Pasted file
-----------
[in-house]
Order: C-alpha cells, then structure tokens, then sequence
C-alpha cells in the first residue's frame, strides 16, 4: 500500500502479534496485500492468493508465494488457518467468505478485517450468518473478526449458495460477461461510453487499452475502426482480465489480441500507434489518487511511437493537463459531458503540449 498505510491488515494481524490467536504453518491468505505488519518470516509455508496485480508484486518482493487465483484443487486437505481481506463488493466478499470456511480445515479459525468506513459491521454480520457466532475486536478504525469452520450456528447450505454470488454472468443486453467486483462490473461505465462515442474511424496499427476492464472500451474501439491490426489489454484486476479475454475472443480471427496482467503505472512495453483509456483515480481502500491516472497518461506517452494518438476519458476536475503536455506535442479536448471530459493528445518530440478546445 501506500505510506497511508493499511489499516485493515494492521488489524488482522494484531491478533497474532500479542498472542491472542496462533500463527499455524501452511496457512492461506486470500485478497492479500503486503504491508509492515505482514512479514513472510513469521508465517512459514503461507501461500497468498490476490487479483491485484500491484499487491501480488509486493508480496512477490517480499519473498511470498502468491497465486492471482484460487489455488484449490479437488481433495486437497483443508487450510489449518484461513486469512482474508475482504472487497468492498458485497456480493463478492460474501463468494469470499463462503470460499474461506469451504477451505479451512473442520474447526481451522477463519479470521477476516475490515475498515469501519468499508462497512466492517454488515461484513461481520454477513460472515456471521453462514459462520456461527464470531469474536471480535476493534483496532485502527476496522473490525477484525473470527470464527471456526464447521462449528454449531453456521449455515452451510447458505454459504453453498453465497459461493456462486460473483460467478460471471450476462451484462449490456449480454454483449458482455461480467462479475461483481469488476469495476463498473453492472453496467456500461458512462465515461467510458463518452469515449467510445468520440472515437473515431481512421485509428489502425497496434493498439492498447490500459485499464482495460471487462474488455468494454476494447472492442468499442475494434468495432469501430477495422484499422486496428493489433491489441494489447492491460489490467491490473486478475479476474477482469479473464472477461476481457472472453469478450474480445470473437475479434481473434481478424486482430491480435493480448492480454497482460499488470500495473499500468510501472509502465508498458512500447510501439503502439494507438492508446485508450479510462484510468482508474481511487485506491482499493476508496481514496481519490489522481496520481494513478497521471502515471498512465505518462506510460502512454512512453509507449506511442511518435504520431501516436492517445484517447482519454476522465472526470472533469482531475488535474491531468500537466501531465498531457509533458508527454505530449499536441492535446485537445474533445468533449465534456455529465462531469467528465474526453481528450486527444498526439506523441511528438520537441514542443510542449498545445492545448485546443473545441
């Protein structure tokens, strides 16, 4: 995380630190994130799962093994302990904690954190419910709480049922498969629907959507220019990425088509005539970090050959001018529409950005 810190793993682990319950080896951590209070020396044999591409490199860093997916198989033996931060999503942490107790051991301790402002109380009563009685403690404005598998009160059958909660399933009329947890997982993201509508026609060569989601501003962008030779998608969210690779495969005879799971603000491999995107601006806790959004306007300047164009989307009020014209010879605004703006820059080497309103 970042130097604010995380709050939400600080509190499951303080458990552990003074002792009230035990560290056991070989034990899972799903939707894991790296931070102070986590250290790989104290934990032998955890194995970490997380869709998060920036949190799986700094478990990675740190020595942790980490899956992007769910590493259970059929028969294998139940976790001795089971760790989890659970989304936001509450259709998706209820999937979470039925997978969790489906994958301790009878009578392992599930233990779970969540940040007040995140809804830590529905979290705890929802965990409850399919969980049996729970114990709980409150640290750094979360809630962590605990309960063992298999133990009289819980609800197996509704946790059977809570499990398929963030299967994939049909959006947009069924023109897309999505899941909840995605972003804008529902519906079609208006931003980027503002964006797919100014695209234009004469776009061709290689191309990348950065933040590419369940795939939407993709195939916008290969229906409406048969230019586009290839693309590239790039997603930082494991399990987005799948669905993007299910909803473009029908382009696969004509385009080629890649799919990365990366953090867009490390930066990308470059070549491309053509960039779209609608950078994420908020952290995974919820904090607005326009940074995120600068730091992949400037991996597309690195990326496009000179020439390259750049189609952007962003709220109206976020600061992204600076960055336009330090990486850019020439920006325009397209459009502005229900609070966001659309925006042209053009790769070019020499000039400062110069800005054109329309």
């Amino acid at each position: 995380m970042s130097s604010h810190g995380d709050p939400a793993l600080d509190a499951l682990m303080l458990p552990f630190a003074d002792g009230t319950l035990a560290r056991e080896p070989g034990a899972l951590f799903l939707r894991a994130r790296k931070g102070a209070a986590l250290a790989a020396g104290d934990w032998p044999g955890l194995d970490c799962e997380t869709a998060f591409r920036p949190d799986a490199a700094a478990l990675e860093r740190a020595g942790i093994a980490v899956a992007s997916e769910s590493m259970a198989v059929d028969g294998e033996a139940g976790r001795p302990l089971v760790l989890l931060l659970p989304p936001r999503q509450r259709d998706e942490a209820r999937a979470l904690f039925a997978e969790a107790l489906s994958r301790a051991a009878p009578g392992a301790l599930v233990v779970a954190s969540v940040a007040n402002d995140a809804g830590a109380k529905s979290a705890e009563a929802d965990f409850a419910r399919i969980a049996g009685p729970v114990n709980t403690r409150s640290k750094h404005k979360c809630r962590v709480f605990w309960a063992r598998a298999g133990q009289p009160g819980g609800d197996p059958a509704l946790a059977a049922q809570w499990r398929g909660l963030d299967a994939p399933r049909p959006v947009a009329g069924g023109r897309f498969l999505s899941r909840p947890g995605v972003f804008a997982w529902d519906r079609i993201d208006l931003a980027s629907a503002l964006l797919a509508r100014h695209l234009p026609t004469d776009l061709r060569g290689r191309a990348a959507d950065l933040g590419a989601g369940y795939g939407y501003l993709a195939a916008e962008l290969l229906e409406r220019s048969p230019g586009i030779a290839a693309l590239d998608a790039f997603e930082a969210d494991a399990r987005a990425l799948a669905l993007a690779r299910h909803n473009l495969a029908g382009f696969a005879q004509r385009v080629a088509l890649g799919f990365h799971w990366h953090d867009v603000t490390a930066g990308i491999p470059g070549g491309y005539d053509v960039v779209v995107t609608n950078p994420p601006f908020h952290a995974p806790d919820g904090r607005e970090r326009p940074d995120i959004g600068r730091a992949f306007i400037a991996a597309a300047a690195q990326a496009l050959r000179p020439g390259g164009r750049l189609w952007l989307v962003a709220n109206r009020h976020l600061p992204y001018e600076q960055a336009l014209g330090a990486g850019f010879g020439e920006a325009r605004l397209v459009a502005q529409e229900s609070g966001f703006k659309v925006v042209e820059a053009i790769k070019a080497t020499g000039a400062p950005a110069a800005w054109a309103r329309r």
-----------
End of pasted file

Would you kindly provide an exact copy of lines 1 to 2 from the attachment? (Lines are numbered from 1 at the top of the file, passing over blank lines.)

[in-house]
Order: C-alpha cells, then structure tokens, then sequence